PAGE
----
Some on the left have argued that Justice Clarence Thomas should recuse himself from the case because his wife works for the Heritage Foundation (the political arm of which advocates Obamacare’s repeal) and may think the overhaul is unconstitutional. But needless to say, husbands and wives are free to disagree on such matters, and Mrs. Thomas doesn’t serve on the High Court. As Adam White writes,
“[This] logic is silly, if not offensive. Husbands and wives often disagree about politics and policy — either in the big picture or in the details. What does [the] contrary argument imply, that Mrs. Thomas is mindlessly furthering Justice Thomas’s policy views? (An echo, not a choice?) That's hardly charitable to Mrs. Thomas, or wives generally. Or does [this] mean that Justice Thomas is just doing his wife’s bidding?”
With or without Kagan, the Supreme Court has allotted 5-1/2 hours for oral arguments on Obamacare, rather than its customary hour. (This appears to be a modern record, although in the early days of the country, when great lawyers like Daniel Webster argued before the Marshall Court, oral argument could span several days.) The arguments will proceed over two days in late March, about the time of the 2-year anniversary of Obamacare’s passage. The time will be divvied up as follows: 2 hours on the constitutionality of the individual mandate, either under the Commerce Clause or under Congress’s taxing power (despite the fact that Obama emphatically denied during the Obamacare debate that the individual mandate is a tax); 1-1/2 hours on whether the rest of Obamacare should be struck down if the individual mandate is struck down; 1 hour on whether the Anti-Injunction Act bars the suits (a position that neither the states nor the Obama administration is taking); and 1 hour on whether the new terms and conditions that Obamacare imposes on states’ continued participation in Medicaid are an unconstitutional exercise of federal power at the states’ expense.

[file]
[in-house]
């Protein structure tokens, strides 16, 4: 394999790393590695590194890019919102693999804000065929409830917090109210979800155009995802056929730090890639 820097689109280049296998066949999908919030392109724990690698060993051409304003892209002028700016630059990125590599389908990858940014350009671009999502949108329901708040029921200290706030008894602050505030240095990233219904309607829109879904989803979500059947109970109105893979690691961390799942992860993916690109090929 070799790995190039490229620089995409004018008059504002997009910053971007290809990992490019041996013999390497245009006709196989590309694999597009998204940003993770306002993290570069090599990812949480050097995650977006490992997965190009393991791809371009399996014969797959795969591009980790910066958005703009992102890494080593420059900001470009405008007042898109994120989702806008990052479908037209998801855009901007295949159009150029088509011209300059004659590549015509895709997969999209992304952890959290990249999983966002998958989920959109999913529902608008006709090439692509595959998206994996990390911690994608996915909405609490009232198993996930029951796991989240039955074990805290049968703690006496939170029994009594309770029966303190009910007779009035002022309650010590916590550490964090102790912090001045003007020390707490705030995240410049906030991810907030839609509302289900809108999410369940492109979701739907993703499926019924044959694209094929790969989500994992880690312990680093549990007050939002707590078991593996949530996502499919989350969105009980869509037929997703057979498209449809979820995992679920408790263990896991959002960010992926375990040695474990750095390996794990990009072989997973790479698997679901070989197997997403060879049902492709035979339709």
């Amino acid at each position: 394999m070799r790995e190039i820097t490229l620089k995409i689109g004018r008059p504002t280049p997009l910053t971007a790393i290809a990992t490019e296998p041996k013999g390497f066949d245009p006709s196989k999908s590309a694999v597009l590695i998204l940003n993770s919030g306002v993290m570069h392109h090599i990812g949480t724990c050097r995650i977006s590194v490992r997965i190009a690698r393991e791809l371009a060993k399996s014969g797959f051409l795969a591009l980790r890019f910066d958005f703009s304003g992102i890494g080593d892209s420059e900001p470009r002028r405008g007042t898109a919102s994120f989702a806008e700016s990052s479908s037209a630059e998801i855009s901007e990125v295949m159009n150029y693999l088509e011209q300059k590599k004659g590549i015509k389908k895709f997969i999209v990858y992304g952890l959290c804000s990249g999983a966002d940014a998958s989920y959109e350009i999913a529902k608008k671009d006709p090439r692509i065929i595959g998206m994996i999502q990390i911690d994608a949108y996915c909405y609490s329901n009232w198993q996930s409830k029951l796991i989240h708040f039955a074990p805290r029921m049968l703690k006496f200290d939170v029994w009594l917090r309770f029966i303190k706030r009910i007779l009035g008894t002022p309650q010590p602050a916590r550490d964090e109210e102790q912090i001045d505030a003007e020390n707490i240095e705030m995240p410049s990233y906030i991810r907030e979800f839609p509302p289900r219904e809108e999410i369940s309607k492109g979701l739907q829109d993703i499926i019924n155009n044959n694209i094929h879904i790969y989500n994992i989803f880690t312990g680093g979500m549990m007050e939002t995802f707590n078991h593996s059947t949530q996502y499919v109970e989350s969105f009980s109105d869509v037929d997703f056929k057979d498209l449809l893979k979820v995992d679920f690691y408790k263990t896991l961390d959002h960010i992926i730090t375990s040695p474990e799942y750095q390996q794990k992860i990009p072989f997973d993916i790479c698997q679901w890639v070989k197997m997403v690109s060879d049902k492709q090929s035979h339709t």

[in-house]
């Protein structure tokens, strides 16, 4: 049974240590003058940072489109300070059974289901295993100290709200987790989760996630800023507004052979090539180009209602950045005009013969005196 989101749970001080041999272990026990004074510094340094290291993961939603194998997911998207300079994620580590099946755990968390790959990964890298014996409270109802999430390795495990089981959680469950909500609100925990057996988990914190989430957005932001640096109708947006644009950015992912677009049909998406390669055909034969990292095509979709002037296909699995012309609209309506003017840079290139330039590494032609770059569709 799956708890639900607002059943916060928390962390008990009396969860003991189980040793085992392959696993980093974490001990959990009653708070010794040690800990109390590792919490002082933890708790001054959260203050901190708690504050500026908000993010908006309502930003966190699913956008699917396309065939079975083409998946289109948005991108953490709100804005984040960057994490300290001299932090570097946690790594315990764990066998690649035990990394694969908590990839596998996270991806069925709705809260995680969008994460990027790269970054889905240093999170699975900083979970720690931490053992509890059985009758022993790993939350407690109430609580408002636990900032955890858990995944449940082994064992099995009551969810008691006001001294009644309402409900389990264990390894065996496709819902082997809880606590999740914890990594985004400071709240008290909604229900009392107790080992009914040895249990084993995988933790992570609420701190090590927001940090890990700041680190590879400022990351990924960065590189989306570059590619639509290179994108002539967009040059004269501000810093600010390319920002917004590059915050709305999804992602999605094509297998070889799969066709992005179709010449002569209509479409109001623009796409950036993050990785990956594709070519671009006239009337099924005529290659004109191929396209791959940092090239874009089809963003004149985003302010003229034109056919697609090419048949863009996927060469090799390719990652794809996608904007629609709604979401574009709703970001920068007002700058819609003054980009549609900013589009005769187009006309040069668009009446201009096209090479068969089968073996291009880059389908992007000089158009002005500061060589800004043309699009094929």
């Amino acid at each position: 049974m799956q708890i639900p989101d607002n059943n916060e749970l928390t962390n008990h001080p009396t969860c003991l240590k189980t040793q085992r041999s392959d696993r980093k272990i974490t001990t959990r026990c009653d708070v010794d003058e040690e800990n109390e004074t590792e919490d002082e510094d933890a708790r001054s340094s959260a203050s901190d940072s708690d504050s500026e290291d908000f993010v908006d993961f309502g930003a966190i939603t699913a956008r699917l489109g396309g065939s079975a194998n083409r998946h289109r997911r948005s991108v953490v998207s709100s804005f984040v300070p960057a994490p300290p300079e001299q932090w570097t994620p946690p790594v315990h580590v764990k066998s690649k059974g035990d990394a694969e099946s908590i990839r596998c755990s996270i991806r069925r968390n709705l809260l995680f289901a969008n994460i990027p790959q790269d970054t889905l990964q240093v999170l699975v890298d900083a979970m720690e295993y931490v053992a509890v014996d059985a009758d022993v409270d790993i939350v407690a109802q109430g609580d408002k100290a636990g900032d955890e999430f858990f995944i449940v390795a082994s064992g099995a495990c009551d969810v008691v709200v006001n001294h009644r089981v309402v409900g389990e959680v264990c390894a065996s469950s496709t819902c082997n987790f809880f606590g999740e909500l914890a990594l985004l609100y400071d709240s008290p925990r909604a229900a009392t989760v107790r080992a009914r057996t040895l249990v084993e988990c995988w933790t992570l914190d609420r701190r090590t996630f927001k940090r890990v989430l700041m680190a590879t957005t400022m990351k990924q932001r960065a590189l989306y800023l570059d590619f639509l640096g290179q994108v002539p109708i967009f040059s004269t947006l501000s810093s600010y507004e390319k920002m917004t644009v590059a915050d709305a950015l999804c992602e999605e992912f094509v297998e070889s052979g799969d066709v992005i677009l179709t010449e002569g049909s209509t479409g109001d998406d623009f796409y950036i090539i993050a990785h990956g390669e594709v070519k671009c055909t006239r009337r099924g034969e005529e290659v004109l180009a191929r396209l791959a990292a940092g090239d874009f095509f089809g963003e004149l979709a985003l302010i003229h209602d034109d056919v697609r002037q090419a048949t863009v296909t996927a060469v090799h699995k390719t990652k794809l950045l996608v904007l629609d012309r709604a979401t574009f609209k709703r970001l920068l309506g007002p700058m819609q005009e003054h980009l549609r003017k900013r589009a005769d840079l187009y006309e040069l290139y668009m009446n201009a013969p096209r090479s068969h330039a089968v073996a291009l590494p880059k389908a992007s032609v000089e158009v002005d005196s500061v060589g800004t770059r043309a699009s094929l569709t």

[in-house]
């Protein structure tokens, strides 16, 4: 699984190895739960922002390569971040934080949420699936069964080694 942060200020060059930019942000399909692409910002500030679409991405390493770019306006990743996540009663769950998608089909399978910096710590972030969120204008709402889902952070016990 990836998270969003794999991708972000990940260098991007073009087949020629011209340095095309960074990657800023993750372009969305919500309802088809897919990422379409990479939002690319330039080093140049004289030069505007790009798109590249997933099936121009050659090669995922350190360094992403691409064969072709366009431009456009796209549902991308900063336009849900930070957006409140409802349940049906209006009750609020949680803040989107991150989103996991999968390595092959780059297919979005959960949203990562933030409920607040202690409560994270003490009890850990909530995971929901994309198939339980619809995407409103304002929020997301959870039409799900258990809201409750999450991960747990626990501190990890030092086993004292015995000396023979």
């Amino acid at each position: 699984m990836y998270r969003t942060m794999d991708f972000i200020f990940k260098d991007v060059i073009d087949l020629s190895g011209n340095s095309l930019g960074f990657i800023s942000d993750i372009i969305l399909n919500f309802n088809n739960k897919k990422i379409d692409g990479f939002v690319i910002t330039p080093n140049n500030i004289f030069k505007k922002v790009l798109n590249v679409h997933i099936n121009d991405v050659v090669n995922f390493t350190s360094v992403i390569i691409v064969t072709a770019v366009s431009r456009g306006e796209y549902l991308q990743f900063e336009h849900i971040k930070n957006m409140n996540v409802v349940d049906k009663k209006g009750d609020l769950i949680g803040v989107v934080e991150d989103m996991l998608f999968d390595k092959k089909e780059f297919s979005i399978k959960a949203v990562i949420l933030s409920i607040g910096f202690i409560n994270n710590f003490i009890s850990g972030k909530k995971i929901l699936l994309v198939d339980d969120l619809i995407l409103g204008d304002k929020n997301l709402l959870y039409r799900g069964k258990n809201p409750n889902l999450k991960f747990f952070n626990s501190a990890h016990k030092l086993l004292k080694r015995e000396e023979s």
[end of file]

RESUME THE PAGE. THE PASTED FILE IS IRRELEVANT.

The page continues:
The Court’s decision is expected in late June, just over four months before the 2012 presidential election.
If the Court strikes down Obamacare in its entirety, it will be a historic day for a Court “whose duty it must be to declare all acts contrary to the manifest tenor [obvious meaning] of the Constitution void.” If that happens, the Court will have recognized that the individual mandate is plainly unconstitutional and that, without the mandate, the rest of the legislation cannot function as intended and clearly would never have been passed by Congress in that form. But given the current composition of the Court, Obamacare’s opponents would be wise to proceed with no expectation of this result. Instead, they should proceed with the full expectation that they will have to prevail through the political (as opposed to the judicial) process.
If the Court strikes down the individual mandate but nothing else, it will be a recognition by that tribunal that Obamacare is not only terrible policy (not the Court’s proper concern) but was passed with an unconstitutional mandate as its linchpin. However, it will also make Obamacare even more of a fiscal disaster and will therefore have essentially no impact on the importance of repeal, which will remain the most crucial thing for the next administration and Congress to achieve.
If the Court fails to strike down any part of Obamacare as a violation of the plain limits of federal power granted under the Commerce Clause — a result will be especially likely if Justice Kagan hears the case — then it will become all the more crucial to defeat President Obama and elect a new president who will go to the mat to repeal Obama’s signature legislation through the legislative process.